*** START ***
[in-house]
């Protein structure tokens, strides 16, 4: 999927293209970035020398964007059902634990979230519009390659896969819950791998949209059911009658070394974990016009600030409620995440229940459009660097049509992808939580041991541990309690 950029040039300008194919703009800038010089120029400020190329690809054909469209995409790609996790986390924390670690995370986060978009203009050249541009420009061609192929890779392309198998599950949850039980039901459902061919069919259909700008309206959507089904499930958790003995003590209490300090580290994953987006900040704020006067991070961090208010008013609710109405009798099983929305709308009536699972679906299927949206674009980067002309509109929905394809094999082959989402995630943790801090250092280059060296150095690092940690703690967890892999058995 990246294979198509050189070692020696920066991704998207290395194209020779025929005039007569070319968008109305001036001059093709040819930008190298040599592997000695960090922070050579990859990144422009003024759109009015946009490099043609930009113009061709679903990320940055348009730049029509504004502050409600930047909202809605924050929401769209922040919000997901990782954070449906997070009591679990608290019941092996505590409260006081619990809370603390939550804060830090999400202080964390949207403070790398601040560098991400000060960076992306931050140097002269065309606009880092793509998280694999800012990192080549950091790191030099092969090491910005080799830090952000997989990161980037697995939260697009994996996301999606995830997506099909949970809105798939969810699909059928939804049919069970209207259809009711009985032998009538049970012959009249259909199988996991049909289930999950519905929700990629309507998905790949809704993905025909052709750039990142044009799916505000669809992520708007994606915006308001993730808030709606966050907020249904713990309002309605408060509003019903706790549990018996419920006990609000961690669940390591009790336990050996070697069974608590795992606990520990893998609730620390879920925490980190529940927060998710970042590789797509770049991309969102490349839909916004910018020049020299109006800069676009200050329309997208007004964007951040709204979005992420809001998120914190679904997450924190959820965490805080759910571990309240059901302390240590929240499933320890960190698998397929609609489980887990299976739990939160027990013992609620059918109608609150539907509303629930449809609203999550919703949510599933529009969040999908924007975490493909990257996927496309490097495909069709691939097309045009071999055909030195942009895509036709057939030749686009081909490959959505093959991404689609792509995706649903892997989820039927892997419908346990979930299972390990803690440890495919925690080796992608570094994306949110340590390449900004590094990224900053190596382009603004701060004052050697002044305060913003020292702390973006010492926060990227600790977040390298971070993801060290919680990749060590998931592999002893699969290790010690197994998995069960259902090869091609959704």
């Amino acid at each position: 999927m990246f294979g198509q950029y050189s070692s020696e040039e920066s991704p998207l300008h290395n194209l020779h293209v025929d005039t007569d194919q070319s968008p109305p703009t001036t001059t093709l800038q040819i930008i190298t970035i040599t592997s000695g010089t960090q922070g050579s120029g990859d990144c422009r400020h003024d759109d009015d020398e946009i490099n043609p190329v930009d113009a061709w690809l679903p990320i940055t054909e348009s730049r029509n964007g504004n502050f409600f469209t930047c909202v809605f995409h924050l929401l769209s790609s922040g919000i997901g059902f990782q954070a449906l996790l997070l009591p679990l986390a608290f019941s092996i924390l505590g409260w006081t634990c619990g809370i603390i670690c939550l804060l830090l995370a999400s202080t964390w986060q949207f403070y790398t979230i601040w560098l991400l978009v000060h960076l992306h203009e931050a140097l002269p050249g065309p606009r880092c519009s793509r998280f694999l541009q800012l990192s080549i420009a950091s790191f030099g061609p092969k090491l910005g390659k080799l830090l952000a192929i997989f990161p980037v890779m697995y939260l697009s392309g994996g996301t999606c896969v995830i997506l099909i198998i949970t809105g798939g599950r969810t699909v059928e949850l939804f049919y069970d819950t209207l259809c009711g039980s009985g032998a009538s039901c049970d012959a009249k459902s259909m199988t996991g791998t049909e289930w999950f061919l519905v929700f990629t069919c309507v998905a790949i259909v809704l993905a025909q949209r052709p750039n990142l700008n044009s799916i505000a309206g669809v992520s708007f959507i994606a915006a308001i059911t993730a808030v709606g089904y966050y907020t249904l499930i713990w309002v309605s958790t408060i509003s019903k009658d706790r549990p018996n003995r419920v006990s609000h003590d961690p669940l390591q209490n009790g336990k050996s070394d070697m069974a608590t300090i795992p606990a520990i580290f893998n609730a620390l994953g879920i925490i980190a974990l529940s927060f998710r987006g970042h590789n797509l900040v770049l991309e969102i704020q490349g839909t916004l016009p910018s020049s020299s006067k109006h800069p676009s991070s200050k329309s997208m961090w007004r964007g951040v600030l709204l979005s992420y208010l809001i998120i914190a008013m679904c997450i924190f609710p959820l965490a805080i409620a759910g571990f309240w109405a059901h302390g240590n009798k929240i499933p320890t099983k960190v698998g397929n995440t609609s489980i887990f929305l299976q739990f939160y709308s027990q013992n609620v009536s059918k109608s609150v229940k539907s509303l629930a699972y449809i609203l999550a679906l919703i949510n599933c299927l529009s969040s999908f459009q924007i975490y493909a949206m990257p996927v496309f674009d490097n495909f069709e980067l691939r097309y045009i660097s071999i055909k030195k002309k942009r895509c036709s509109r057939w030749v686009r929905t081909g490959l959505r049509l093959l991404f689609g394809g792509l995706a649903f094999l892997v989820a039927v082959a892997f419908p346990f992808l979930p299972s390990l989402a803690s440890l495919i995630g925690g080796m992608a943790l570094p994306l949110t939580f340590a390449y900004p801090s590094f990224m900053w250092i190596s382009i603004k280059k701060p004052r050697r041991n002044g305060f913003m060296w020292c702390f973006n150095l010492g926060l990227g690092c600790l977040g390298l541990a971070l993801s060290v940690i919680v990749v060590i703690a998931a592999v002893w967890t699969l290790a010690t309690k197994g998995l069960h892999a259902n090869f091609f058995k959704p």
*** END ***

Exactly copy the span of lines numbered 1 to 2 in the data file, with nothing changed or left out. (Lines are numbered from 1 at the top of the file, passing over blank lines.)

[in-house]
């Protein structure tokens, strides 16, 4: 999927293209970035020398964007059902634990979230519009390659896969819950791998949209059911009658070394974990016009600030409620995440229940459009660097049509992808939580041991541990309690 950029040039300008194919703009800038010089120029400020190329690809054909469209995409790609996790986390924390670690995370986060978009203009050249541009420009061609192929890779392309198998599950949850039980039901459902061919069919259909700008309206959507089904499930958790003995003590209490300090580290994953987006900040704020006067991070961090208010008013609710109405009798099983929305709308009536699972679906299927949206674009980067002309509109929905394809094999082959989402995630943790801090250092280059060296150095690092940690703690967890892999058995 990246294979198509050189070692020696920066991704998207290395194209020779025929005039007569070319968008109305001036001059093709040819930008190298040599592997000695960090922070050579990859990144422009003024759109009015946009490099043609930009113009061709679903990320940055348009730049029509504004502050409600930047909202809605924050929401769209922040919000997901990782954070449906997070009591679990608290019941092996505590409260006081619990809370603390939550804060830090999400202080964390949207403070790398601040560098991400000060960076992306931050140097002269065309606009880092793509998280694999800012990192080549950091790191030099092969090491910005080799830090952000997989990161980037697995939260697009994996996301999606995830997506099909949970809105798939969810699909059928939804049919069970209207259809009711009985032998009538049970012959009249259909199988996991049909289930999950519905929700990629309507998905790949809704993905025909052709750039990142044009799916505000669809992520708007994606915006308001993730808030709606966050907020249904713990309002309605408060509003019903706790549990018996419920006990609000961690669940390591009790336990050996070697069974608590795992606990520990893998609730620390879920925490980190529940927060998710970042590789797509770049991309969102490349839909916004910018020049020299109006800069676009200050329309997208007004964007951040709204979005992420809001998120914190679904997450924190959820965490805080759910571990309240059901302390240590929240499933320890960190698998397929609609489980887990299976739990939160027990013992609620059918109608609150539907509303629930449809609203999550919703949510599933529009969040999908924007975490493909990257996927496309490097495909069709691939097309045009071999055909030195942009895509036709057939030749686009081909490959959505093959991404689609792509995706649903892997989820039927892997419908346990979930299972390990803690440890495919925690080796992608570094994306949110340590390449900004590094990224900053190596382009603004701060004052050697002044305060913003020292702390973006010492926060990227600790977040390298971070993801060290919680990749060590998931592999002893699969290790010690197994998995069960259902090869091609959704």